During this Year of the Pandemic, we have had a very long summer. Besides the often-heard complaint that every day runs into the next, the higher than normal temperatures that we have endured since late March have made us feel as if the summer lasted forever!  Except for a few days in the past month, it was rare that it didn’t reach at least 80 degrees since the Pandemic began. 

In South Florida, that means that by about 9 or 10 am, the temperature quickly rises into the 80s and remains so for the rest of the day.  When the occasional tropical afternoon thundershower rolls in around 4-5 pm, we sometimes enjoy a brief respite from the heat.  At dinner time outside on our patio, the decrease of a couple of degrees makes a very noticeable difference.  

In the past few days, we have been teased by some early morning cooler temperatures.  One day as we left our house for our daily sunrise walks,

it had even dropped down to 68 degrees!  We dressed in long pants and long-sleeve shirts for the occasion and I vowed to complain the whole time about what we call a cold snap. 

Old timers used to say that you know it’s cold in Florida when you have to tell your kids to put on their shoes to get the morning newspaper from the driveway.  Using that expression dates you since almost everyone receives their “newspapers” online, and young people wouldn’t even understand what you’re trying to say.  This is definitely barefoot country where wearing sandals may be considered “dressed up.”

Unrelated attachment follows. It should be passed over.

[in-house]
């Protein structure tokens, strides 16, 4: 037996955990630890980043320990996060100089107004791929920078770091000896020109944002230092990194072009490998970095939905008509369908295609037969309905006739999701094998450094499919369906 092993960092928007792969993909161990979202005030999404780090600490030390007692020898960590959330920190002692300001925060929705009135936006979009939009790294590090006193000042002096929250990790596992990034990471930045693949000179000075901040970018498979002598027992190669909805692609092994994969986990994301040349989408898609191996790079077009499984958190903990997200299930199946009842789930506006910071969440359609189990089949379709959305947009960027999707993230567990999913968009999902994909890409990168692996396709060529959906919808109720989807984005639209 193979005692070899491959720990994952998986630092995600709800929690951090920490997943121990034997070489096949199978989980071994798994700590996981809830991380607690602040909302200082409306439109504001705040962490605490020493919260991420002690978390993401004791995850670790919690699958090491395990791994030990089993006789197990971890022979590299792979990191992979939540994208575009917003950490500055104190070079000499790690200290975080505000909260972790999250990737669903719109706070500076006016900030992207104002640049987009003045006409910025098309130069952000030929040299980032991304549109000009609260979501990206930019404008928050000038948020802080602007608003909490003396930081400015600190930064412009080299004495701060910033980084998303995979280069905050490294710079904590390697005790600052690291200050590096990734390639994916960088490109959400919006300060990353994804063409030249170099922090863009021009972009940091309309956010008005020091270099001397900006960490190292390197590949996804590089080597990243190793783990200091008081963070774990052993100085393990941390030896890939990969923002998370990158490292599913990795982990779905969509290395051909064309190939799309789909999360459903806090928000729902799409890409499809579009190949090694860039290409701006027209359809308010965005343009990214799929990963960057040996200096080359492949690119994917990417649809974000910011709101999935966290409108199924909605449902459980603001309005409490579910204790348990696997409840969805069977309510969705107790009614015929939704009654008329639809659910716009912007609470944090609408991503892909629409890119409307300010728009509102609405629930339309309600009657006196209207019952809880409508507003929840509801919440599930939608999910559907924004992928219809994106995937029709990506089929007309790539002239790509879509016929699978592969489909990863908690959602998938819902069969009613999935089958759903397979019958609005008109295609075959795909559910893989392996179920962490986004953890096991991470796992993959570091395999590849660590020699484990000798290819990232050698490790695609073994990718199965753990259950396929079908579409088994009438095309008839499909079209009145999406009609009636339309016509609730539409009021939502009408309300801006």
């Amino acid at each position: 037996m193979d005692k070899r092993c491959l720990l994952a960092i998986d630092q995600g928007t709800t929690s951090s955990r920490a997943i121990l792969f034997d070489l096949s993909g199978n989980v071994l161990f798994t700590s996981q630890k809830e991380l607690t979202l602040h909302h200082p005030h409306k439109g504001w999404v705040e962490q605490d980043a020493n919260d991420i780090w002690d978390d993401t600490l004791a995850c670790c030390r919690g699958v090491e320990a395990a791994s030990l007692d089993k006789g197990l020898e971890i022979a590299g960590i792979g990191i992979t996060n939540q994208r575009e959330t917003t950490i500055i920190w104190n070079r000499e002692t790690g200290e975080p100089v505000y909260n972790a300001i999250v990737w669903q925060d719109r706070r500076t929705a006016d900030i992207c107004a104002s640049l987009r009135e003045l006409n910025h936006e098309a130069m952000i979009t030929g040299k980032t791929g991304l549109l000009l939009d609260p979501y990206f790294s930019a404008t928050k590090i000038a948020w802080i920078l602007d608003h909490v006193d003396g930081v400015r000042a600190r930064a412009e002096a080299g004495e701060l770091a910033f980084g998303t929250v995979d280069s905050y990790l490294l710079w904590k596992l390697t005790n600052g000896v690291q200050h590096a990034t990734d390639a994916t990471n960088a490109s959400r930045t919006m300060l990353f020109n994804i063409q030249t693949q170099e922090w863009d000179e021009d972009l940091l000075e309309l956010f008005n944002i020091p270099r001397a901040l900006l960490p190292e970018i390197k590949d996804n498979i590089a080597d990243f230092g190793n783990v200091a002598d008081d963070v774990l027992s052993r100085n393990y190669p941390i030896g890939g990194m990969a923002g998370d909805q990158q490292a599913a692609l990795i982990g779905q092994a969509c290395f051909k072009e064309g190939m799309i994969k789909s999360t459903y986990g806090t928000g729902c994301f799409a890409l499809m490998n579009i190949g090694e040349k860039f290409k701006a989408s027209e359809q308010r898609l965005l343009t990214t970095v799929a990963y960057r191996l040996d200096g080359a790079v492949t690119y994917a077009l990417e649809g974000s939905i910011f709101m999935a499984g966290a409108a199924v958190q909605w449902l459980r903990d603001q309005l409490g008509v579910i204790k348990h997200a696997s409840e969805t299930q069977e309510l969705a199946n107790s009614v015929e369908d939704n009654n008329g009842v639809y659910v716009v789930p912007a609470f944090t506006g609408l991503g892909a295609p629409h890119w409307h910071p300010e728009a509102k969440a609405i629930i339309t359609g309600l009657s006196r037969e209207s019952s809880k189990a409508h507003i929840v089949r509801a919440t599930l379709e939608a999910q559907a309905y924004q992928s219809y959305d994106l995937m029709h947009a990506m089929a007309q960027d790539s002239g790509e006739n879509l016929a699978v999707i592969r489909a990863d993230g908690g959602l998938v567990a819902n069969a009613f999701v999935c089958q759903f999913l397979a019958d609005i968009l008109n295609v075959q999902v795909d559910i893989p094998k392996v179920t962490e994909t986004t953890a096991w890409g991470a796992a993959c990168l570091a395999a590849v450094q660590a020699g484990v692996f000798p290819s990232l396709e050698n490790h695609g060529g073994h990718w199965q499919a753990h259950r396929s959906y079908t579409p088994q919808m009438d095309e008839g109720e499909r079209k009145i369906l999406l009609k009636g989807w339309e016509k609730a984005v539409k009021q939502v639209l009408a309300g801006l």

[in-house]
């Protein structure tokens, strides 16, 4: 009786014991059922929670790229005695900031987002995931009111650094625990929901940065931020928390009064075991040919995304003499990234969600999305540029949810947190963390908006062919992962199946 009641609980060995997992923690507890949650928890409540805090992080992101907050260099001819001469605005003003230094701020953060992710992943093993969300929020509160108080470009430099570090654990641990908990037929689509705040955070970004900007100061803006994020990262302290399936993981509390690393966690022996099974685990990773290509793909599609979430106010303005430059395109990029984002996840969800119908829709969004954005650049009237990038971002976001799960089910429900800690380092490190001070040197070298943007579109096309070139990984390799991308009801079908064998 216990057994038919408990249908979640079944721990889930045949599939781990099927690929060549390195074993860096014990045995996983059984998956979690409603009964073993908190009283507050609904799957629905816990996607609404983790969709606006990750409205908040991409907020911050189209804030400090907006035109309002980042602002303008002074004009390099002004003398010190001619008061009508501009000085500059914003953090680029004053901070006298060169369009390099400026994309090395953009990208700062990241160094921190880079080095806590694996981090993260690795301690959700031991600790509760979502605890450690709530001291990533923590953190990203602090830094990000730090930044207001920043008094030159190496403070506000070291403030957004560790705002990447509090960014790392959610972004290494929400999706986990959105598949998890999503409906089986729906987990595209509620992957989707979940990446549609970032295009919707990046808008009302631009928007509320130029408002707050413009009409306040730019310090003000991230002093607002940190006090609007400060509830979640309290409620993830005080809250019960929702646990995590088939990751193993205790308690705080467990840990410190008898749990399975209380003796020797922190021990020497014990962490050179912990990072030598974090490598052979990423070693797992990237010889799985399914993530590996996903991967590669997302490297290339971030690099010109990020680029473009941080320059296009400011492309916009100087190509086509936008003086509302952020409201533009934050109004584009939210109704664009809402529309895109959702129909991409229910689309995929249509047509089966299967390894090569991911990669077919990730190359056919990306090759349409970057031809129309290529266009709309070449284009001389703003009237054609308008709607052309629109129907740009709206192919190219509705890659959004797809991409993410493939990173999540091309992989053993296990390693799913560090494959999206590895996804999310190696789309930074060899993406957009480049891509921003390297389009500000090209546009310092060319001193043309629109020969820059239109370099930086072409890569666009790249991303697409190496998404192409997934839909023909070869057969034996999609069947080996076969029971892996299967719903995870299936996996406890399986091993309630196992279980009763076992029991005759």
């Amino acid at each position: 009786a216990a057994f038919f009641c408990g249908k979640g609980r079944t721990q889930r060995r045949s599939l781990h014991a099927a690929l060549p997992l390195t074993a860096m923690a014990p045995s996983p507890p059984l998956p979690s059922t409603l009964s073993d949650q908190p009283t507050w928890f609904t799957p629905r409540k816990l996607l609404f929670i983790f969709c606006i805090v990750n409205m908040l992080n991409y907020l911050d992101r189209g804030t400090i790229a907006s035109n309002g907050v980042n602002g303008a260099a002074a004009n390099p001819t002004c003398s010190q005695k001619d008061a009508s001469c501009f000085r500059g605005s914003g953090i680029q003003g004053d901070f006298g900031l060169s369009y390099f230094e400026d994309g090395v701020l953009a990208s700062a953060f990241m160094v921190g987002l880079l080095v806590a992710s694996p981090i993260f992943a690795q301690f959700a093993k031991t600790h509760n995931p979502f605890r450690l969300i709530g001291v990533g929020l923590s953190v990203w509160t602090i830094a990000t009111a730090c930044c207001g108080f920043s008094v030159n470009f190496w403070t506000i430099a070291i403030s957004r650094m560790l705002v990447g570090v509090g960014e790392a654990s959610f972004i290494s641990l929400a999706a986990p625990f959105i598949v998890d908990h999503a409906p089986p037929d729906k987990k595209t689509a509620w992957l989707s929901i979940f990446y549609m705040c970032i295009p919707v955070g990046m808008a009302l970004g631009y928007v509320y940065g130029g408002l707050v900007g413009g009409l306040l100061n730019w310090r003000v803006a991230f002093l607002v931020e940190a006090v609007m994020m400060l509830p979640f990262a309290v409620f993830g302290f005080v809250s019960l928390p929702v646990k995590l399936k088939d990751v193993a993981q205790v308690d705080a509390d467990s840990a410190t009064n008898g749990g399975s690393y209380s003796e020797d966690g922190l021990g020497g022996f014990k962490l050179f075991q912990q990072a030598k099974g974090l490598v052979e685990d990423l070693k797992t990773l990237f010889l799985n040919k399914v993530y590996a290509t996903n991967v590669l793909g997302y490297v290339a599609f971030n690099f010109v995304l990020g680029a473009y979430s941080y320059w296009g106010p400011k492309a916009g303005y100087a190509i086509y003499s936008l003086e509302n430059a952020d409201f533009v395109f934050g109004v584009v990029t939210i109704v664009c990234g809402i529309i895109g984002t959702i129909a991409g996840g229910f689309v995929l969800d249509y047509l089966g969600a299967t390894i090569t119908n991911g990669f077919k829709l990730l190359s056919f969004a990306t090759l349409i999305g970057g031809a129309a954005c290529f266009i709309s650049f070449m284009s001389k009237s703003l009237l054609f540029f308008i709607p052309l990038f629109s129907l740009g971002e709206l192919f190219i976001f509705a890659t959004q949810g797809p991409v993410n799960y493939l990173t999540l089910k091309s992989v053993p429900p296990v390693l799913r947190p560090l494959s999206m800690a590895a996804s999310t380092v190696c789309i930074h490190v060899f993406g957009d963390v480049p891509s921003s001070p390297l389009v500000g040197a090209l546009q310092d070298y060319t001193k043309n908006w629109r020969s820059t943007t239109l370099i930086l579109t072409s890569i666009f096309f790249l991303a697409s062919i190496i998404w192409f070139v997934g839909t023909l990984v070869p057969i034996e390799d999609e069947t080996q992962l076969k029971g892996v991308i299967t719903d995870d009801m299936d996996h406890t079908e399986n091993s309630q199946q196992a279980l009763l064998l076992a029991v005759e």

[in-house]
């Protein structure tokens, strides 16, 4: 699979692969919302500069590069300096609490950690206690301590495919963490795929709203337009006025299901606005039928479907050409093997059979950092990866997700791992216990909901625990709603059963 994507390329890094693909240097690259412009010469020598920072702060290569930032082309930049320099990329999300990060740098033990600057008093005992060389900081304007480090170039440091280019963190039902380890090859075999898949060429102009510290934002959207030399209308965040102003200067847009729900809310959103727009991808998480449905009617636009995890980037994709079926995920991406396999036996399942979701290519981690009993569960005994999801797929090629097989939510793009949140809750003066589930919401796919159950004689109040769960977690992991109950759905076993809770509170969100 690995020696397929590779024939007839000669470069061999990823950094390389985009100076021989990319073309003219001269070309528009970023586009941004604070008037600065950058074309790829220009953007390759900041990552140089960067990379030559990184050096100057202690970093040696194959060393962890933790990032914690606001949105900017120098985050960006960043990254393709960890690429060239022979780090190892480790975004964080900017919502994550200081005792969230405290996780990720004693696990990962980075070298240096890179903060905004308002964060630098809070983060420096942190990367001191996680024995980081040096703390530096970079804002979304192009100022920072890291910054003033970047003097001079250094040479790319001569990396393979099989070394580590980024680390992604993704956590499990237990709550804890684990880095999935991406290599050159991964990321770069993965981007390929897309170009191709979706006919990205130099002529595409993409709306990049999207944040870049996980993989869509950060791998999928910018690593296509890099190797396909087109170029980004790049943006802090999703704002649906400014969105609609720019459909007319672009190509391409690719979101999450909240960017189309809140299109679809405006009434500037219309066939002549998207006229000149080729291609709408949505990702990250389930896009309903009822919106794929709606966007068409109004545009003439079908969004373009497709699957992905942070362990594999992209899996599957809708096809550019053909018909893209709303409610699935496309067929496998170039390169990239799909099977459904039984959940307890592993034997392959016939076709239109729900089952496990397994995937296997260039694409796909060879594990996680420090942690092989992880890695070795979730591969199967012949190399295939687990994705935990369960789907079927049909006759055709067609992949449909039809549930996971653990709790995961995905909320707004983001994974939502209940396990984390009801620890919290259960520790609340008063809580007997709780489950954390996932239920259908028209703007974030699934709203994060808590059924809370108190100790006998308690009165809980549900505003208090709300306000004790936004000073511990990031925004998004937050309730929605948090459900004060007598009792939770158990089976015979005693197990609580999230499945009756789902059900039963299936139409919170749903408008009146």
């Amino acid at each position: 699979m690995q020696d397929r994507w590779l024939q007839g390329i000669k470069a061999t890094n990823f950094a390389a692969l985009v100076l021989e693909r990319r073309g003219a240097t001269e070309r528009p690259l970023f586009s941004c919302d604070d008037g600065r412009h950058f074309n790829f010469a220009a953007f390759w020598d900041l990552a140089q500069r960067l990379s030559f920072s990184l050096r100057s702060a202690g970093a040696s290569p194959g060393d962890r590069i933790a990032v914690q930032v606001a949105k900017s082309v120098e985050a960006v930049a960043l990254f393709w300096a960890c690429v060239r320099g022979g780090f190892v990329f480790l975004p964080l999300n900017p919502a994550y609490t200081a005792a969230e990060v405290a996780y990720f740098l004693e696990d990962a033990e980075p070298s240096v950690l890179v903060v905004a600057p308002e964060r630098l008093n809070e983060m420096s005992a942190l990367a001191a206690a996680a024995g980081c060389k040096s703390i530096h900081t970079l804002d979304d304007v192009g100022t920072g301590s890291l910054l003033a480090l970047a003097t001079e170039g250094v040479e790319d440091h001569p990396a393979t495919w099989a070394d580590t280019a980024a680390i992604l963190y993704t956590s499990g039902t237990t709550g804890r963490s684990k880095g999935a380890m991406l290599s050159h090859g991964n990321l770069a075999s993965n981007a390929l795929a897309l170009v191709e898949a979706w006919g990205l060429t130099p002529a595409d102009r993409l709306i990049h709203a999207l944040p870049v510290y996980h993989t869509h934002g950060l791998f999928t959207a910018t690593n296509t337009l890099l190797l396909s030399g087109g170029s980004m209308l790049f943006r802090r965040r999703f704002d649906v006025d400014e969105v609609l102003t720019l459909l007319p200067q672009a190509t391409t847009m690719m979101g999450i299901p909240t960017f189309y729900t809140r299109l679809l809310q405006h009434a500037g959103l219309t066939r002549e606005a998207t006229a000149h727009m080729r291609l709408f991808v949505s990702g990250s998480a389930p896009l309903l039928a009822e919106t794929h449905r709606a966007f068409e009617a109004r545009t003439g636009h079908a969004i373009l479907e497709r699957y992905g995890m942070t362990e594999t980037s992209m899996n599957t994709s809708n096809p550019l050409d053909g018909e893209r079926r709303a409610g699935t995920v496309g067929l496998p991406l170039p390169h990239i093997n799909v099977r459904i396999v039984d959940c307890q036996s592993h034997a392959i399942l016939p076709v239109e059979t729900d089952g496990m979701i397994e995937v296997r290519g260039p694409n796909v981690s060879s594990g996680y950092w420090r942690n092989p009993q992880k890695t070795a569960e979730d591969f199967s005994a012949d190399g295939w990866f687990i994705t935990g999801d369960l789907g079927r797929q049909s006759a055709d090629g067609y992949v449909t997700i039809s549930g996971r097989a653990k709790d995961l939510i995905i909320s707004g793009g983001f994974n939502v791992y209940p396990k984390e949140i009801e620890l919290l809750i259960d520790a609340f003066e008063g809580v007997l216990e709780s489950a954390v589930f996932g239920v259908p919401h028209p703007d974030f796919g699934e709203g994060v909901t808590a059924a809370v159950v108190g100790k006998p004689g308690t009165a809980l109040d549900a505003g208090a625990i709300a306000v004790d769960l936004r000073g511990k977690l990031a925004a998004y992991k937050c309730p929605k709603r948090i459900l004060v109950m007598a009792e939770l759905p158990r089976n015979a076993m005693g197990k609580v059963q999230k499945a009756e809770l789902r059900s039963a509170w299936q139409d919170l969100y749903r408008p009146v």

This afternoon, in celebration of the end of the tropical hurricane season, we are going to experience a cold front moving in from the North.  Temperatures will plummet down into the 50s!  The local weather report is warning us with words like “chilly.”

Weather Forecast: Cold Front Moves Through Overnight – Temperatures Down to the low 50s

That’s how I will describe it and I will proudly complain about it like any good almost-native Floridian.  I definitely fall into the group for whom anything below 60 degrees feels downright cold and in need of footwarmers. 

We are prepared for the yearly December weather change.  We have already shaken the dust off our warm sweaters and we look forward to wearing long pants for a few days.  Soon after, however, the breezes from the still-warm Atlantic will return us to our usual Florida reality where the days feature temperatures that we enjoy the most, the mid-70s with low humidity.   That’s a far cry from the low 90s with 80% humidity that we’ve put up with for the last 7-8 months. 

No, I am definitely not complaining.  I love the Florida weather.  I will live with the heat and humidity any day in order not to have to shovel snow or suffer through the cold, dreary gray days in the 40s that I remember from my childhood.   I will gladly forfeit the “change of seasons” that our snowbird friends love to brag about.  For me, I will continue to get up every morning before the sun rises just to be able to observe nature at its colorful best while the conditions are almost consistently ideal.    

A typical Florida early morning sky